Community Barbeque

October1

As you know if you frequent this space, D and I are very busy with family, the lake, church and travel. Last winter, we really felt as if we had lost touch with our neighbours so we tried to rectify that. The Saturday after new year’s eve we invited our immediate neighbours over for a cup of good cheer and some nibbles. We had such a good time all together that we pledged to extend the invite to a larger circle in the summer. It is decidedly not the summer here in the middle of the Canadian prairies, so we almost missed the opportunity. Or should I say D did because the community barbeque that we held this past Saturday was entirely his vision.

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He found out at our winter gathering that the family across the street were from Argentina. D and the gentleman of the house started chatting about meat grilling and it turned out to be both their favourite topics. So the two conspired to get out their barbeques and treat the neighbours to the resulting fare. Both had live charcoal barbeques so when the coals were lit there was a pleasant waft drift over the neighbourhood.

The invite said 3 o’clock for kids activities and our enthusiastic young neighbour was in charge. She had made a hop scotch on the sidewalk, set up face paints, bubbles, had freezies available for the kids and the piece de resistance-a bouncer! Some of the kids wanted their parents to go and see what the offerings were but soon the kids started to interact with encouragement from our enthusiastic young neighbour. When it was time to depart there were tears of resistance but I am getting ahead of myself.

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We had asked for pot luck contributions of side dishes and dessert and the resulting array was a thing of beauty.

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So too, the barbeque offerings-slow roasted chicken drumsticks and pork loin in a bun. Both were prepared with patience and love and the results were nothing less than sensational.

D received many thanks for putting the event together but without the other barbeque master, the child whisperer, all the food and the muscle offered for take down, it wouldn’t have been such a success.

D and I often sit in our front yard in the evening with a glass of wine. In truth our back garden is even nicer but we intentionally sit out front to engage with the neighbours. We are blessed to live in a part of town where there still are sidewalks and front yards and we don’t immediately enter our house from an attached garage (actually-we don’t even have a garage!) In 2019 North Americans seem to spend too much time indoors watching Netflix and on our tablets. This has got to change or we won’t know our neighbours! So the next balmy day, pull out the lawn chairs, or park the barbeque in the front yard and see what develops.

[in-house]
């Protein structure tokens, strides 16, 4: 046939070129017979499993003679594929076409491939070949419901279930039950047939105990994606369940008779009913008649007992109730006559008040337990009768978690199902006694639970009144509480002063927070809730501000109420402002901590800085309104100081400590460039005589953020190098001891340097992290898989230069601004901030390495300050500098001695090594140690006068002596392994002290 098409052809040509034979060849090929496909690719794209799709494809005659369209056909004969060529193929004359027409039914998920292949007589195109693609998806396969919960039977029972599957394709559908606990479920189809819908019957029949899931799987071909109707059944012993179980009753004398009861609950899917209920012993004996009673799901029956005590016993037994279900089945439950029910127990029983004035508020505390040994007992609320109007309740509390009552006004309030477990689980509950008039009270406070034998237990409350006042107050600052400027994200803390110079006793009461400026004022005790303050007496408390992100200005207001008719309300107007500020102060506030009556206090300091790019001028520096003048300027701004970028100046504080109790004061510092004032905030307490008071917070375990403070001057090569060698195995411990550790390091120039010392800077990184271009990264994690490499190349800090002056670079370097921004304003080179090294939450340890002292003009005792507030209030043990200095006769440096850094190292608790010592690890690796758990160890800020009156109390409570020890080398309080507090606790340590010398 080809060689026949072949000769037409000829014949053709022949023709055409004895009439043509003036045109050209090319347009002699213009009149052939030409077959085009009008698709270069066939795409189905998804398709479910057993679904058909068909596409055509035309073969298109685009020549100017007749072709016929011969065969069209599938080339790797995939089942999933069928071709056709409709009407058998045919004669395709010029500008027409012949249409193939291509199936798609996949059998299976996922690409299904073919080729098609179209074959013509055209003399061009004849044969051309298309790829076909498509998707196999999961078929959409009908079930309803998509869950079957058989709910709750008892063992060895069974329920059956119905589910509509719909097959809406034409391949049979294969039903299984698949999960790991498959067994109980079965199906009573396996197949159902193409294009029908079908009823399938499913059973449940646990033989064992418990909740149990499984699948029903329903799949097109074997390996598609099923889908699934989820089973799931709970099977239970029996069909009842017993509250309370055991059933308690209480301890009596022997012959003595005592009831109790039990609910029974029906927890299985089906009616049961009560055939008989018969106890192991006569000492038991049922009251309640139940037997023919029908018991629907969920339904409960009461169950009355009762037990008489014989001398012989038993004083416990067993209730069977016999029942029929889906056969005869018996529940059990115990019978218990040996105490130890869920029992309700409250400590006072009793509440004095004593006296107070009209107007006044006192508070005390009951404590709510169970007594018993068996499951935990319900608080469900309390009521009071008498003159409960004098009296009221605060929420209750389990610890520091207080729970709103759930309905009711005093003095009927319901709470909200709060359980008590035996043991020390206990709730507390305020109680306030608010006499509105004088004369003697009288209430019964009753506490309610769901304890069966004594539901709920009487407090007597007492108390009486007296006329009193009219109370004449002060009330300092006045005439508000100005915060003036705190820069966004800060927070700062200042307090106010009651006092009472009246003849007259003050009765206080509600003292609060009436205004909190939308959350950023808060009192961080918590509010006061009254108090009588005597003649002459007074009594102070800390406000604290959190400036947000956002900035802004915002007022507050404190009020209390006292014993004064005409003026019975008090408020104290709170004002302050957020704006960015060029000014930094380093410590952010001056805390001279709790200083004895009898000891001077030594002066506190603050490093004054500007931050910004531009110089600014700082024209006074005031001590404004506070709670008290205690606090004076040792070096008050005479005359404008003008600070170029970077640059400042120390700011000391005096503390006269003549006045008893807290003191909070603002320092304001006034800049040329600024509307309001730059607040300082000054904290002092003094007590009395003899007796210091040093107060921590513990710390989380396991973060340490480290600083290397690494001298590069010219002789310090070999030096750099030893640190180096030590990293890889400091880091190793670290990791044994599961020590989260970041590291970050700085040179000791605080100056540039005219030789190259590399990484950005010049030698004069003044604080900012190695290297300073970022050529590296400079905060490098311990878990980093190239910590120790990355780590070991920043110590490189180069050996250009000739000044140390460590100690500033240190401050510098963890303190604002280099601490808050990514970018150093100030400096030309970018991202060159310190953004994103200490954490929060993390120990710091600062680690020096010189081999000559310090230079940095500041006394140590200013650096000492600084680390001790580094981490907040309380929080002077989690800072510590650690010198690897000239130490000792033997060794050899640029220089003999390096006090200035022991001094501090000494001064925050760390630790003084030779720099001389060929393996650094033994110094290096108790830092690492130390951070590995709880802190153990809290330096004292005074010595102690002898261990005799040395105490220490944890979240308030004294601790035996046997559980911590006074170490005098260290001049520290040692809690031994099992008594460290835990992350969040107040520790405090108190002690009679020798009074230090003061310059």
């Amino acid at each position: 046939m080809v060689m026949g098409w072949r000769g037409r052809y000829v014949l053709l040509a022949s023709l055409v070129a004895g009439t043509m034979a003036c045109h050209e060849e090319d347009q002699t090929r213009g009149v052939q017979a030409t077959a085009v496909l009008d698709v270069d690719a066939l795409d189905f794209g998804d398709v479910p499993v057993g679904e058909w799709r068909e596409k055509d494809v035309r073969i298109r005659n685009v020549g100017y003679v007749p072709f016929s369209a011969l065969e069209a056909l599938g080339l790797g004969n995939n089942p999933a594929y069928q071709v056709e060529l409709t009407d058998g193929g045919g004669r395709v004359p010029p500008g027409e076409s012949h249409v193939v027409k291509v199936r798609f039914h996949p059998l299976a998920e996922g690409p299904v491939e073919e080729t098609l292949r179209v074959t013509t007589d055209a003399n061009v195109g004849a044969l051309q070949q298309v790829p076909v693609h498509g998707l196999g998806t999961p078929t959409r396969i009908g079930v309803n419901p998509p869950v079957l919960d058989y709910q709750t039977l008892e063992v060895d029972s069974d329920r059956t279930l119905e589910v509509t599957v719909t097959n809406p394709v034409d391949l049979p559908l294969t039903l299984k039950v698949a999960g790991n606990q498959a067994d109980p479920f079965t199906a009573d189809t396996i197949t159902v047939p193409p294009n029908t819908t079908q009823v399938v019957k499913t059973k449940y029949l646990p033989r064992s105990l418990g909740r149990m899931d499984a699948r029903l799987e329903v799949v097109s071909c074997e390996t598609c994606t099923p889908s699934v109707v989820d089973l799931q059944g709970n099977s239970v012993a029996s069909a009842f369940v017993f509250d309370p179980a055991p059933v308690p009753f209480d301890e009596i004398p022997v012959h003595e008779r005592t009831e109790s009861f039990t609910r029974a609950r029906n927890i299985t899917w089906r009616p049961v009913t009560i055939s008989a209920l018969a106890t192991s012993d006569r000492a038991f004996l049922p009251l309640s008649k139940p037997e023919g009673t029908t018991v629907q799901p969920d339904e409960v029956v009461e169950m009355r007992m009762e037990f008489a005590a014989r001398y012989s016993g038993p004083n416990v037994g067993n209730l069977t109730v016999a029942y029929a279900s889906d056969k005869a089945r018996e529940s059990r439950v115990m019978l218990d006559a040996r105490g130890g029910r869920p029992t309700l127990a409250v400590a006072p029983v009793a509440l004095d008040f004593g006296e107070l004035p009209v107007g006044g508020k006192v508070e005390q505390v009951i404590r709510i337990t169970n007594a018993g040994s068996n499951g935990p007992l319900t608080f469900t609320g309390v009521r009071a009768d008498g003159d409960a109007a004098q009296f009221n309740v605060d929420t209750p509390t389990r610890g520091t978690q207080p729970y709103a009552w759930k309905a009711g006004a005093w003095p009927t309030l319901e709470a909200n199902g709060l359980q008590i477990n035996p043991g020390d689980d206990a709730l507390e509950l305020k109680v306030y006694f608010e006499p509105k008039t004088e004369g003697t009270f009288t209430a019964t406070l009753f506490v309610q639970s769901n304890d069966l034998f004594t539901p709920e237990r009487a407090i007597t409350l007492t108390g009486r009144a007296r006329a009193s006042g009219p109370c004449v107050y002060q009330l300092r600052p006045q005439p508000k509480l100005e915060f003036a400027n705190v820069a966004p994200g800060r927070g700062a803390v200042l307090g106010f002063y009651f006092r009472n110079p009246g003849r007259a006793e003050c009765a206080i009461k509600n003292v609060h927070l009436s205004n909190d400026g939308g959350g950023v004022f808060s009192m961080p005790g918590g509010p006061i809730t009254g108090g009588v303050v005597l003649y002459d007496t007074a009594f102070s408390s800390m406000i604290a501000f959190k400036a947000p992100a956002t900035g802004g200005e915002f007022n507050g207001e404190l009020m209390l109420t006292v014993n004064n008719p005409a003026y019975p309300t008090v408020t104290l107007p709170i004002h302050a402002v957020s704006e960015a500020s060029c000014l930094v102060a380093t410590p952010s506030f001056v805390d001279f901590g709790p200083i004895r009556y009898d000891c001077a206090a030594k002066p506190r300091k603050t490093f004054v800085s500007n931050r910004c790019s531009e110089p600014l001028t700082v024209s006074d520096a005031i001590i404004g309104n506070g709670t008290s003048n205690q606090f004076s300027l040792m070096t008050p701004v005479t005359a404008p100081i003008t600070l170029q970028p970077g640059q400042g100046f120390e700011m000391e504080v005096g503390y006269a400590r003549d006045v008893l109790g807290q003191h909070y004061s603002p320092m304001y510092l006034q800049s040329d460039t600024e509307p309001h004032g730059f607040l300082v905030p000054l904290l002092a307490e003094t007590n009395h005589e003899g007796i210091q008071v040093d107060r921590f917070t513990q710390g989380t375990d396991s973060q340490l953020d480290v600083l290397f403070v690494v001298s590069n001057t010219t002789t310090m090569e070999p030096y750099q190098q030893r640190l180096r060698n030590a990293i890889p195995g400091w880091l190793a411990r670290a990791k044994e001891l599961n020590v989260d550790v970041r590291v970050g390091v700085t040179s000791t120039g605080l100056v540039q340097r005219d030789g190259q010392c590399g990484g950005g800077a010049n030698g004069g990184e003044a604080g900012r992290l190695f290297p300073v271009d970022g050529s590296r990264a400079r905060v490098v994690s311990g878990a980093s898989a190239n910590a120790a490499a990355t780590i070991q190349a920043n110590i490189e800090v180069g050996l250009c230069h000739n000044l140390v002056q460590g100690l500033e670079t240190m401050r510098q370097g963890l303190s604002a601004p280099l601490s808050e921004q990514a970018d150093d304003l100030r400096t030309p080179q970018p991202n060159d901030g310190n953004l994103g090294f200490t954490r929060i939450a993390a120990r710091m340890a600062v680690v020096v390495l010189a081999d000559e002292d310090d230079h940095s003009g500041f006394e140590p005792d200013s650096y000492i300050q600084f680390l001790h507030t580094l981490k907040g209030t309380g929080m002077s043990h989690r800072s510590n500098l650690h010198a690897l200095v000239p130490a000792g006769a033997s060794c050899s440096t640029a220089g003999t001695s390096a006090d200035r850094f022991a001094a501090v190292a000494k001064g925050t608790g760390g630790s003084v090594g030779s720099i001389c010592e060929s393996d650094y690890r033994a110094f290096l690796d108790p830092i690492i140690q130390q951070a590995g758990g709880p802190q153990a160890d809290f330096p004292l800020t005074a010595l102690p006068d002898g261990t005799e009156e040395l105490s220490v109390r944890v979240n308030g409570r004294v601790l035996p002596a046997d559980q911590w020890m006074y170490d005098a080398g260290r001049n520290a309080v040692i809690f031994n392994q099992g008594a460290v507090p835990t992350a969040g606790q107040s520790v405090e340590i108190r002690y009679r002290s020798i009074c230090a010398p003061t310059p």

Kath’s quotes: “We make our friends; we make our enemies; but God makes our next door neighbour”.-Gilbert K. Chesterton

OLYMPUS DIGITAL CAMERALove never fails.

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The Frenchman and a Real Dutch Oven

September24

Recently while we were at the beachhouse with Boo an the Frenchman we had a delicious meal that was painstakingly prepared.

The latter is an exceptional cook. We get to enjoy his creations on a regular basis as we rotate the preparation of meals among us when we are at the lake. He also does most of the cooking for his family and is an exceptional baker. On this day, he said he was a little behind schedule at 9:30 in the morning. He typically has his fresh bread dough commence its rise before this time.

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It wasn’t really a beach day and so when he started to prep the rest of the supper, we gathered round the fire pit to observe.

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The most crucial piece of equipment for the meal was his authentic Dutch oven. Not the Le Crueset variety that I love the muted colours of, but a cast iron one with an old fashioned handle that could hang on a spit over a fire. In addition, the lid must have a deep ridge around its circumference. More about that later.

The Frenchman is one of those Renaissance men-a big burly guy, who is a craftsman and artiste, often tears up we talk about his family and loves the outdoors and mastering survival!

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When we first met him he would astonish us that he knew how to make chainmail (I didn’t even know what that was, but here’s a link), as well as mead and medieval food recipes. We often spoke of having a medieval feast one day in the back yard but somehow school, work, weddings, home-hunting, career changes, etc. etc. filled in the time.

But on this day, we got a taste of his ancient skills.